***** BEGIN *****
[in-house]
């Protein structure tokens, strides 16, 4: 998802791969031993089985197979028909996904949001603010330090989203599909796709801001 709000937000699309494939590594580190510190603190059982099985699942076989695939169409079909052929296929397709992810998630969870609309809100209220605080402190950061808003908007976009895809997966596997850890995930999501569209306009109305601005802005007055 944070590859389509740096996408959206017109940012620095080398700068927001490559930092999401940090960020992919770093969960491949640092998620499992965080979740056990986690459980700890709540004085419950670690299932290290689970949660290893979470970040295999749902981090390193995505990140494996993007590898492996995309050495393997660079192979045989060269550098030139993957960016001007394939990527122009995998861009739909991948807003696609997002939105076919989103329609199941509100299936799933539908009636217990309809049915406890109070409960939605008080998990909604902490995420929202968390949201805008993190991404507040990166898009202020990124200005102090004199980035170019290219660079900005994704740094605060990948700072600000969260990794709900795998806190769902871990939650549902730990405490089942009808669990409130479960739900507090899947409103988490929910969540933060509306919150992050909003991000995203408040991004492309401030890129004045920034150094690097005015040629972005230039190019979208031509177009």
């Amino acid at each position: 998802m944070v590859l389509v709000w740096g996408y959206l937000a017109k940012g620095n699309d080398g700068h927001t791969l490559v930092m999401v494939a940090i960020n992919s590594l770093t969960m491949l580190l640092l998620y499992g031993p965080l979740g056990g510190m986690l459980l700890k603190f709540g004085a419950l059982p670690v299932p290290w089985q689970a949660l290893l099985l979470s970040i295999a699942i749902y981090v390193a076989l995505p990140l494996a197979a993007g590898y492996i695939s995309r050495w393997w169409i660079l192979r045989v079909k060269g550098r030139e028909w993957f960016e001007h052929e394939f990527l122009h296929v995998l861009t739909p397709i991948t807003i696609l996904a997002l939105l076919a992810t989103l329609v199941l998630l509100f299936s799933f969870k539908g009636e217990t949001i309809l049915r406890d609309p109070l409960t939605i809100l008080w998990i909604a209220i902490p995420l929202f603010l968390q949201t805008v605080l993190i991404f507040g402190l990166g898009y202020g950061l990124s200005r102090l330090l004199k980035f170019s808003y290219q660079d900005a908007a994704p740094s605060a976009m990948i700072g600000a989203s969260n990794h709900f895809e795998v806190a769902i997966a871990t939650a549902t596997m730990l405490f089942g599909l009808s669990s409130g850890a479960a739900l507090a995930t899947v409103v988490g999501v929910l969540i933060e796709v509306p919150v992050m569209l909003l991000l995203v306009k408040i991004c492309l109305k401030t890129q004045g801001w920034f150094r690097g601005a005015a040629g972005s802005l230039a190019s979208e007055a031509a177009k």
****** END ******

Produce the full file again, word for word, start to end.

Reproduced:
[in-house]
């Protein structure tokens, strides 16, 4: 998802791969031993089985197979028909996904949001603010330090989203599909796709801001 709000937000699309494939590594580190510190603190059982099985699942076989695939169409079909052929296929397709992810998630969870609309809100209220605080402190950061808003908007976009895809997966596997850890995930999501569209306009109305601005802005007055 944070590859389509740096996408959206017109940012620095080398700068927001490559930092999401940090960020992919770093969960491949640092998620499992965080979740056990986690459980700890709540004085419950670690299932290290689970949660290893979470970040295999749902981090390193995505990140494996993007590898492996995309050495393997660079192979045989060269550098030139993957960016001007394939990527122009995998861009739909991948807003696609997002939105076919989103329609199941509100299936799933539908009636217990309809049915406890109070409960939605008080998990909604902490995420929202968390949201805008993190991404507040990166898009202020990124200005102090004199980035170019290219660079900005994704740094605060990948700072600000969260990794709900795998806190769902871990939650549902730990405490089942009808669990409130479960739900507090899947409103988490929910969540933060509306919150992050909003991000995203408040991004492309401030890129004045920034150094690097005015040629972005230039190019979208031509177009």
């Amino acid at each position: 998802m944070v590859l389509v709000w740096g996408y959206l937000a017109k940012g620095n699309d080398g700068h927001t791969l490559v930092m999401v494939a940090i960020n992919s590594l770093t969960m491949l580190l640092l998620y499992g031993p965080l979740g056990g510190m986690l459980l700890k603190f709540g004085a419950l059982p670690v299932p290290w089985q689970a949660l290893l099985l979470s970040i295999a699942i749902y981090v390193a076989l995505p990140l494996a197979a993007g590898y492996i695939s995309r050495w393997w169409i660079l192979r045989v079909k060269g550098r030139e028909w993957f960016e001007h052929e394939f990527l122009h296929v995998l861009t739909p397709i991948t807003i696609l996904a997002l939105l076919a992810t989103l329609v199941l998630l509100f299936s799933f969870k539908g009636e217990t949001i309809l049915r406890d609309p109070l409960t939605i809100l008080w998990i909604a209220i902490p995420l929202f603010l968390q949201t805008v605080l993190i991404f507040g402190l990166g898009y202020g950061l990124s200005r102090l330090l004199k980035f170019s808003y290219q660079d900005a908007a994704p740094s605060a976009m990948i700072g600000a989203s969260n990794h709900f895809e795998v806190a769902i997966a871990t939650a549902t596997m730990l405490f089942g599909l009808s669990s409130g850890a479960a739900l507090a995930t899947v409103v988490g999501v929910l969540i933060e796709v509306p919150v992050m569209l909003l991000l995203v306009k408040i991004c492309l109305k401030t890129q004045g801001w920034f150094r690097g601005a005015a040629g972005s802005l230039a190019s979208e007055a031509a177009k």